JUNEAU — State officials are looking at ways to lower the growth of Alaska’s health care costs, including an alternate retiree plan and developing an employee wellness program.
The path the state is on isn’t sustainable, Administration Commissioner Becky Hultberg and Health Commissioner Bill Streur told the House Finance Committee on Monday. Streur said he believes something can and must be done to address the issue.
The state’s health care costs have risen from $886 million in fiscal year 2001 to $2 billion in 2011, Streur said. That includes money spent on Medicaid, for the state Department of Corrections and as part of active employee and retirement programs. Streur said health care costs grew an average of 9 percent a year during fiscal years 2001 and 2010. More recently, he said the average cost per Medicaid recipient has stabilized, but he said he considers that more a respite than any real trend.
Streur said the budget for his department, Health and Social Services, is projected to grow from $2.6 billion this fiscal year to $6.6 billion in 2022, with a number of unknowns, including the impact of the federal health care law and tighter state and federal budgets.
Hultberg said the level of spending is driven significantly by the employee and retiree plans and the state’s contribution to the union health trust. She said it is difficult to make any changes to the retiree plan, because it could be considered a diminishment of benefits and lead to litigation.
Options for controlling Medicaid growth also currently are limited, Streur said. The quandary comes in when it comes to services: there are optional services under the program, such as inpatient psychiatric care for persons under 21 years of age and others that the department believes have been effective. Streur likened the situation to a balloon, where, when you push in at one spot, it bulges out in another.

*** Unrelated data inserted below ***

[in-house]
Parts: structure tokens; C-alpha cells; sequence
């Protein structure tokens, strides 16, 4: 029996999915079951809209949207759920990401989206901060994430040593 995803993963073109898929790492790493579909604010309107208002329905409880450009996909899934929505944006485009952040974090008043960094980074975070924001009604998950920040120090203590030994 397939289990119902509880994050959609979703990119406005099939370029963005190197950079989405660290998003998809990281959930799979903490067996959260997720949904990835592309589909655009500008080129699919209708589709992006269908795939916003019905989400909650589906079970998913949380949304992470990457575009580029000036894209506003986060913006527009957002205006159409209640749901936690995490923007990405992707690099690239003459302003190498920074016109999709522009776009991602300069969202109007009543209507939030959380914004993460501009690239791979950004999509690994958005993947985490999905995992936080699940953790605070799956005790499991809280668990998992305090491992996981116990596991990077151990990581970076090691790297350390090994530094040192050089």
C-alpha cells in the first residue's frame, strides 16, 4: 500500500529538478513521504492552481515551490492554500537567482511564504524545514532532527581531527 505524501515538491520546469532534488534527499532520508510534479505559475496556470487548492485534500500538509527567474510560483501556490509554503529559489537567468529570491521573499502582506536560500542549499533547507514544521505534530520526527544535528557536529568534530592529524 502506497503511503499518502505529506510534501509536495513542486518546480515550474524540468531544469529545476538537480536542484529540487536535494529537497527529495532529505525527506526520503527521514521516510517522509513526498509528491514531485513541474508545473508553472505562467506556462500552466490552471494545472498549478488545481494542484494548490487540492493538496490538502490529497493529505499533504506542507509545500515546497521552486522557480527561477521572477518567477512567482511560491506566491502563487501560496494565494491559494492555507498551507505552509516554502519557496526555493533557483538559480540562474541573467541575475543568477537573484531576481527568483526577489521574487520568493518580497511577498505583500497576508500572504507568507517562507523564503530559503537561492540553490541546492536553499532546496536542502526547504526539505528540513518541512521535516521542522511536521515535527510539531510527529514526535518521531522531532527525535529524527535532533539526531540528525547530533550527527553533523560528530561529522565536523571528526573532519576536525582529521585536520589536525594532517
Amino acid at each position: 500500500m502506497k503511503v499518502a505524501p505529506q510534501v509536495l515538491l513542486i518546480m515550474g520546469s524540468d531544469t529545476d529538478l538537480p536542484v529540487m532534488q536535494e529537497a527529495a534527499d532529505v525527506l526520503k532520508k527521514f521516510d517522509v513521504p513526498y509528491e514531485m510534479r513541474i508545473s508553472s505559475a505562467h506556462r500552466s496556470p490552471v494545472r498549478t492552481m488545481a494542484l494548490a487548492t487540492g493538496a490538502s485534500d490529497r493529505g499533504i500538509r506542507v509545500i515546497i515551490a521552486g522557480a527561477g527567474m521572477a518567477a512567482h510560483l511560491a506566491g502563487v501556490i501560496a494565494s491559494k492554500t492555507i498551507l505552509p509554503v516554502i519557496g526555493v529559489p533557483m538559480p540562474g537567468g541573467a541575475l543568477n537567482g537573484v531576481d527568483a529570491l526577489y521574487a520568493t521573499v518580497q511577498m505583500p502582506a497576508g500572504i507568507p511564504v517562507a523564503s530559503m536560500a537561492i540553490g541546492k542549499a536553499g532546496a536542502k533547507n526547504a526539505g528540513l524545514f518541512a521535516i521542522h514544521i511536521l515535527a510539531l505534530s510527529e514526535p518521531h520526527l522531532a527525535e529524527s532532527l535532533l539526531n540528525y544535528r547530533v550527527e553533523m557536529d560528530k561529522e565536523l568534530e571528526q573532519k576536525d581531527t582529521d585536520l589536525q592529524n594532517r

Payment levels for a standard office visit under Alaska Medicaid are around $220, he told the committee. That compares to less than $80 for Washington Medicaid and about $120 for Idaho Medicaid.
On the Medicaid side, the state is looking at things like managing and reviewing utilization. Streur also talked about disease and case management, making sure people are getting the care they need, when they need it.
As far as employee and retiree health care, Hultberg said she would like to see people become “consumers of health,” and ask questions about the cost of a service or procedure, helping to send a message they care what things cost. She said it would be a mistake to look at the providers as being a problem but said the parties need to work together.
She said the state also is looking at developing an employee wellness program and a “culture of health.” The state also is considering expanded travel benefits or contracting with “centers of excellence” for certain services, something she said some large corporations have done in seeking a better value. She said the state supports local health care but cannot continue to see “double-digit price increases when we’re already so much more expensive than the rest of the country.”
She said the state also is looking at implementing a “plan B” system for retirees that would allow the state potentially to provide a cost structure that would keep pace with inflation and to steer retirees to preferred providers.